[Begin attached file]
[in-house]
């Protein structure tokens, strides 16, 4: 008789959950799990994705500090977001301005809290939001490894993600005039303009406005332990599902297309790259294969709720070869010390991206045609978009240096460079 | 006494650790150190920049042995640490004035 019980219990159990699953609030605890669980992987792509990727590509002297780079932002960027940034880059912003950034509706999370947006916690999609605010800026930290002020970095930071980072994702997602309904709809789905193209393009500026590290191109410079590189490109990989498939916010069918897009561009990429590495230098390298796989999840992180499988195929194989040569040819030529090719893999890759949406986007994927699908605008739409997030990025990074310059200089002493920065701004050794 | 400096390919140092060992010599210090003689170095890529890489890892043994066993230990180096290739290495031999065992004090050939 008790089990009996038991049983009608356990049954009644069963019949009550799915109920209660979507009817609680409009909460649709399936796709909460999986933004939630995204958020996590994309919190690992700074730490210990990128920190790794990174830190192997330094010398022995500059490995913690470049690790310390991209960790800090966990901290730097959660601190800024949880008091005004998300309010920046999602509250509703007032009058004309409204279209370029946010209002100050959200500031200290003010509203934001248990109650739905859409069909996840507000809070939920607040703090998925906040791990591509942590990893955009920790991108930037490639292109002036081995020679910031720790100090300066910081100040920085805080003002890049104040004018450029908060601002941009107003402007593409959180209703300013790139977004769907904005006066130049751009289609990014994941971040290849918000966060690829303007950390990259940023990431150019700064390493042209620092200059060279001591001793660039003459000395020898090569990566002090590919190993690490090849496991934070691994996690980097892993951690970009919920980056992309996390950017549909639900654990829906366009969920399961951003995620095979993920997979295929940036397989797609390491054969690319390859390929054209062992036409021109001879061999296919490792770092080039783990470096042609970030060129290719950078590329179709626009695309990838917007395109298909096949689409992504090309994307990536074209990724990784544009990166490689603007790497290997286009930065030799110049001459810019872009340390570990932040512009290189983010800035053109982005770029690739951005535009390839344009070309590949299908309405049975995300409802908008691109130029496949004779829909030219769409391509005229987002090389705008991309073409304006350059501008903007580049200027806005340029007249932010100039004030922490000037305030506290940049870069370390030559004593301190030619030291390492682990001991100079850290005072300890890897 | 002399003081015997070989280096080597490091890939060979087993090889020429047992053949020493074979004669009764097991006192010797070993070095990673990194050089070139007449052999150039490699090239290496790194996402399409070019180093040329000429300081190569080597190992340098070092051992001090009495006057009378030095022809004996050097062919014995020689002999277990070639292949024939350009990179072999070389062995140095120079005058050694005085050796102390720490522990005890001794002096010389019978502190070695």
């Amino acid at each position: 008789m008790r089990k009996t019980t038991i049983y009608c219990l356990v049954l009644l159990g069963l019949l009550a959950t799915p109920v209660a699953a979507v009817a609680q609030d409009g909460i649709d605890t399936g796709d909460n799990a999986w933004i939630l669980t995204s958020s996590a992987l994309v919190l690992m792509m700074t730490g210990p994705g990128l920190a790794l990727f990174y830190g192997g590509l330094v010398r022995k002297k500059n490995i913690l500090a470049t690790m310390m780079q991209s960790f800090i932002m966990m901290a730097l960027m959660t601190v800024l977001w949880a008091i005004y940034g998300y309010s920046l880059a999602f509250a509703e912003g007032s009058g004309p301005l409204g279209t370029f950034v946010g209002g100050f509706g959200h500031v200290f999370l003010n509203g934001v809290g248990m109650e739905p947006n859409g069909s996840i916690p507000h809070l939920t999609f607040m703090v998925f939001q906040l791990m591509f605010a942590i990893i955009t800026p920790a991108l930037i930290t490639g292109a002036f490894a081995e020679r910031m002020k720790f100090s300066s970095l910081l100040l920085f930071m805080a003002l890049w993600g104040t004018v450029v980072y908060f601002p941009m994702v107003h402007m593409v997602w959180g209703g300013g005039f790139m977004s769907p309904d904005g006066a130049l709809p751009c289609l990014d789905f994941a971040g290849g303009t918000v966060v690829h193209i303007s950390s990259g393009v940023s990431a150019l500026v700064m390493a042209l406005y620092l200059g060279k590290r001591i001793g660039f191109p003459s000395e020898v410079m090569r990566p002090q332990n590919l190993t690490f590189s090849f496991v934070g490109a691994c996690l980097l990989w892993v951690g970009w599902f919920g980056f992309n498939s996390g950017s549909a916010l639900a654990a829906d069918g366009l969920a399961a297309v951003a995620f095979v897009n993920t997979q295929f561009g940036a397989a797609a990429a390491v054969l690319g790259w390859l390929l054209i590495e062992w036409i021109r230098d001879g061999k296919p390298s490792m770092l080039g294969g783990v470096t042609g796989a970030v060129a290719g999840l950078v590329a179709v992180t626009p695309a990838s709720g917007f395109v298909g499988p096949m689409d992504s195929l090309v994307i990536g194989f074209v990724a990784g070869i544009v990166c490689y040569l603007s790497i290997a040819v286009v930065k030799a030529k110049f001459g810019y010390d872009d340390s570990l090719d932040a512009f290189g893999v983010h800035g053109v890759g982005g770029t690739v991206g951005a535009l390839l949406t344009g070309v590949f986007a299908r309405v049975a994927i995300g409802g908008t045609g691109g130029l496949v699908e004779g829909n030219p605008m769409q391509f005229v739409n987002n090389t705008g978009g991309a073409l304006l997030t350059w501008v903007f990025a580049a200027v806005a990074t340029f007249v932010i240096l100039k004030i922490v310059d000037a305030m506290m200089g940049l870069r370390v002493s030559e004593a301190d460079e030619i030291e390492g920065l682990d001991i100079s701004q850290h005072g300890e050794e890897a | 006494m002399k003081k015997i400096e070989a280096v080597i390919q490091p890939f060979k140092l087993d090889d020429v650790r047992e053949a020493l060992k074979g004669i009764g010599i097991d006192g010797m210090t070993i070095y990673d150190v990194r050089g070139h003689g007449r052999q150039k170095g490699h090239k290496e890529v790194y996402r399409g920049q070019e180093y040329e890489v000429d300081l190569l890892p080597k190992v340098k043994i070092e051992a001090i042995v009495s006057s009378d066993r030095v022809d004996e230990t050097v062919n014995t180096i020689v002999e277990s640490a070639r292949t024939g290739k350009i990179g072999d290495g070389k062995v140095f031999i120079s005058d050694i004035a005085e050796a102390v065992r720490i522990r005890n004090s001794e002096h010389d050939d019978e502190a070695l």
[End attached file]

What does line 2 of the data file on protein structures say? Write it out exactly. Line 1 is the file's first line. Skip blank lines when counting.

């Protein structure tokens, strides 16, 4: 008789959950799990994705500090977001301005809290939001490894993600005039303009406005332990599902297309790259294969709720070869010390991206045609978009240096460079 | 006494650790150190920049042995640490004035 019980219990159990699953609030605890669980992987792509990727590509002297780079932002960027940034880059912003950034509706999370947006916690999609605010800026930290002020970095930071980072994702997602309904709809789905193209393009500026590290191109410079590189490109990989498939916010069918897009561009990429590495230098390298796989999840992180499988195929194989040569040819030529090719893999890759949406986007994927699908605008739409997030990025990074310059200089002493920065701004050794 | 400096390919140092060992010599210090003689170095890529890489890892043994066993230990180096290739290495031999065992004090050939 008790089990009996038991049983009608356990049954009644069963019949009550799915109920209660979507009817609680409009909460649709399936796709909460999986933004939630995204958020996590994309919190690992700074730490210990990128920190790794990174830190192997330094010398022995500059490995913690470049690790310390991209960790800090966990901290730097959660601190800024949880008091005004998300309010920046999602509250509703007032009058004309409204279209370029946010209002100050959200500031200290003010509203934001248990109650739905859409069909996840507000809070939920607040703090998925906040791990591509942590990893955009920790991108930037490639292109002036081995020679910031720790100090300066910081100040920085805080003002890049104040004018450029908060601002941009107003402007593409959180209703300013790139977004769907904005006066130049751009289609990014994941971040290849918000966060690829303007950390990259940023990431150019700064390493042209620092200059060279001591001793660039003459000395020898090569990566002090590919190993690490090849496991934070691994996690980097892993951690970009919920980056992309996390950017549909639900654990829906366009969920399961951003995620095979993920997979295929940036397989797609390491054969690319390859390929054209062992036409021109001879061999296919490792770092080039783990470096042609970030060129290719950078590329179709626009695309990838917007395109298909096949689409992504090309994307990536074209990724990784544009990166490689603007790497290997286009930065030799110049001459810019872009340390570990932040512009290189983010800035053109982005770029690739951005535009390839344009070309590949299908309405049975995300409802908008691109130029496949004779829909030219769409391509005229987002090389705008991309073409304006350059501008903007580049200027806005340029007249932010100039004030922490000037305030506290940049870069370390030559004593301190030619030291390492682990001991100079850290005072300890890897 | 002399003081015997070989280096080597490091890939060979087993090889020429047992053949020493074979004669009764097991006192010797070993070095990673990194050089070139007449052999150039490699090239290496790194996402399409070019180093040329000429300081190569080597190992340098070092051992001090009495006057009378030095022809004996050097062919014995020689002999277990070639292949024939350009990179072999070389062995140095120079005058050694005085050796102390720490522990005890001794002096010389019978502190070695």